Chapter 12

At birth the human brain is an astoundingly unfinished state. All of the “hardware” is present, but no connections have been made. The experiences that children have from infancy result in connections that are reinforced as the experiences are repeated. This process is the neural circuitry that lays the foundation for lifelong learning

(Shonokoff & Phillips, 2000).

The Development of Infant Memory

Infant Memory

The Need for Pretend Play in Child Development

The Role of Pretend Play in Child Development

The Importance of Pretend Play

The Impact of Pretend Play on Children’s Development

The Development of Problem Solving in Young Children: A Critical Cognitive Skill

Tools of the Mind

Following a Child’s Lead: Emergent Curriculum for Infants and Toddlers

Empowering Infants’ and Toddlers’ Learning Through Scaffolding

Sharing the Wonder: Science with Infants and Toddlers

Mathematizing with Toddlers and Coaching Undergraduates: Foundations for Intentional Math Development

Virtual Lab School:

Infant and Toddler Cognitive Development

Infant and Toddler Creativity

The Project Approach with Toddlers:

Using the Project Approach with Toddlers

Beginning the Journey: The Project Approach with Toddlers

Dr. Kaywork’s Project Approach Website: Infants and Toddlers

Examples of Project Approach Experiences – The following series of videos will give you examples of project-based learning in with toddlers and preschoolers:

“Investigations is the curriculum used by Eastern’s Child and Family Development Resource Center (CFDRC). The curriculum was developed by CFDRC teachers and administrators in partnership with Dr. Jeffrey Trawick-Smith. The curriculum is centered around engaging projects—called “investigations”—on topics that are selected by children, teachers, and families. Each video in the Investigating… series captures one topic of investigation explored at the CFDRC. Videos include interviews with preschool and toddler teachers about how children engaged in literacy, math, science, art, and other activities through the three- or four-month investigation.”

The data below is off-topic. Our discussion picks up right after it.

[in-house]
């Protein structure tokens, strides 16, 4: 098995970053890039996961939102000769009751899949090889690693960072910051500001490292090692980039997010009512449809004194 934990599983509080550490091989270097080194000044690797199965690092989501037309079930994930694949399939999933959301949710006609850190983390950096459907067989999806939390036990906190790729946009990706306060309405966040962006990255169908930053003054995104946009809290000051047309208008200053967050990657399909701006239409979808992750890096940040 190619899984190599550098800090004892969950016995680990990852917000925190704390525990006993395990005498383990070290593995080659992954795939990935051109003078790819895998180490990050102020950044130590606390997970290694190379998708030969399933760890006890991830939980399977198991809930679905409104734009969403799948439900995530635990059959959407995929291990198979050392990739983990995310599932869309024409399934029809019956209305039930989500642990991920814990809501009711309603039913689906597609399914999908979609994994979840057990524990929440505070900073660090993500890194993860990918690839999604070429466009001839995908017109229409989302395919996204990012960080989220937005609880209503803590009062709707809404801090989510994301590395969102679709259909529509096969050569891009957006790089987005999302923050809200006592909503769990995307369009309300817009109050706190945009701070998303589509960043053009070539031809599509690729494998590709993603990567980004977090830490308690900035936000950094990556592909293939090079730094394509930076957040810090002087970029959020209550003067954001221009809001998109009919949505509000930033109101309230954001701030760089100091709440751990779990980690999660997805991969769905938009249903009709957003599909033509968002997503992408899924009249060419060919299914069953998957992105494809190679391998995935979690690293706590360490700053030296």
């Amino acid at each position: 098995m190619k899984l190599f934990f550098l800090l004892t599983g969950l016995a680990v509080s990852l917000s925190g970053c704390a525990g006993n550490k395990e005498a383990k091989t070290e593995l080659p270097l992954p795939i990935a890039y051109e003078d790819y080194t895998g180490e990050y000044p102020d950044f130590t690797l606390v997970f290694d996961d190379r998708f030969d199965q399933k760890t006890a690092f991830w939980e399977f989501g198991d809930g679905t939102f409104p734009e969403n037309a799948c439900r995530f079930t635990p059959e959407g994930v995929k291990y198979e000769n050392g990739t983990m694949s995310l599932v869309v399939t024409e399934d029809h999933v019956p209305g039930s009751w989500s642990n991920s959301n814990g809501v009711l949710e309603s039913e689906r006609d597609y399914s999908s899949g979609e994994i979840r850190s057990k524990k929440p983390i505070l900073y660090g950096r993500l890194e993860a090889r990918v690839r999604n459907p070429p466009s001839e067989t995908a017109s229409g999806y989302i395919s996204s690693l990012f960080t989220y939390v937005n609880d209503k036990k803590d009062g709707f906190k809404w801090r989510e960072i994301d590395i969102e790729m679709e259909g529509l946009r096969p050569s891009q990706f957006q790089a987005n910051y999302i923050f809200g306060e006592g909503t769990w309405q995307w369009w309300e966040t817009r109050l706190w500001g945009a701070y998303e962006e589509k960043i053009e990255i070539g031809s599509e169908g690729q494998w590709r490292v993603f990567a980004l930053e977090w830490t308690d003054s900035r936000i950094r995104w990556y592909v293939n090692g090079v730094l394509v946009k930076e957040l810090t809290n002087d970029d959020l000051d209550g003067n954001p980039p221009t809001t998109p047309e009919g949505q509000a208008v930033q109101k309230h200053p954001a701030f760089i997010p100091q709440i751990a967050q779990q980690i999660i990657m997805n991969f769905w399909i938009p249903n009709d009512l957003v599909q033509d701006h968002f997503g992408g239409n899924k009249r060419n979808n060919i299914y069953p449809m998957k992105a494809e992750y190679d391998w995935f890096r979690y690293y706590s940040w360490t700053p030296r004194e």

Additional Readings

American academy of pediatrics. (2011). Media use by children younger than two years. Pediatrics,128 (5), 1040-1045. Retrieved from

Friedman, S., & Soltero, M. (2006). Following a child’s lead: Emergent curriculum for infants and toddlers. Beyond the JournalJuly 2006, 1-5. Retrieved from

Guyton, G. (2011). Using toys to support infant-toddler learning and development. Young Children, 50-56.

Helm, J. H., & Katz, L. G. (2010). Young investigators: The project approach in the early years. (2nd ed.). New York, NY: Teachers College Press.

Kogan, Y., & Pin, J. (2009). Beginning the journey: The project approach with toddlers. Early Childhood Research & Practice11(1), Retrieved from

LeeKeenan, D., & Edwards, C. (1992). Using the project approach with toddlers. DigitalCommons@University of Nebraska – Lincoln, Retrieved from

Miller, K. (2002). Caring for little ones: How infants and toddler use symbols. Child Care Exchange, May/June 2002.

Additional Websites

Making Sensory Bottles and Bags:

Zero to Three’s The Power of Play: Learning through Play from Birth to Three:

Zero the Three’s Interactive “Brain Map:”

Dr. Kaywork’s Project Approach Website:

Harvard’s Center on the Developing Child:

“Serve and Return”

5 Steps for Brain-Building Serve and Return

Filming Interactions to Nurture Development

CDC’s Resource Library 

Babies and Toddlers Amazing Learners:

Informational Videos: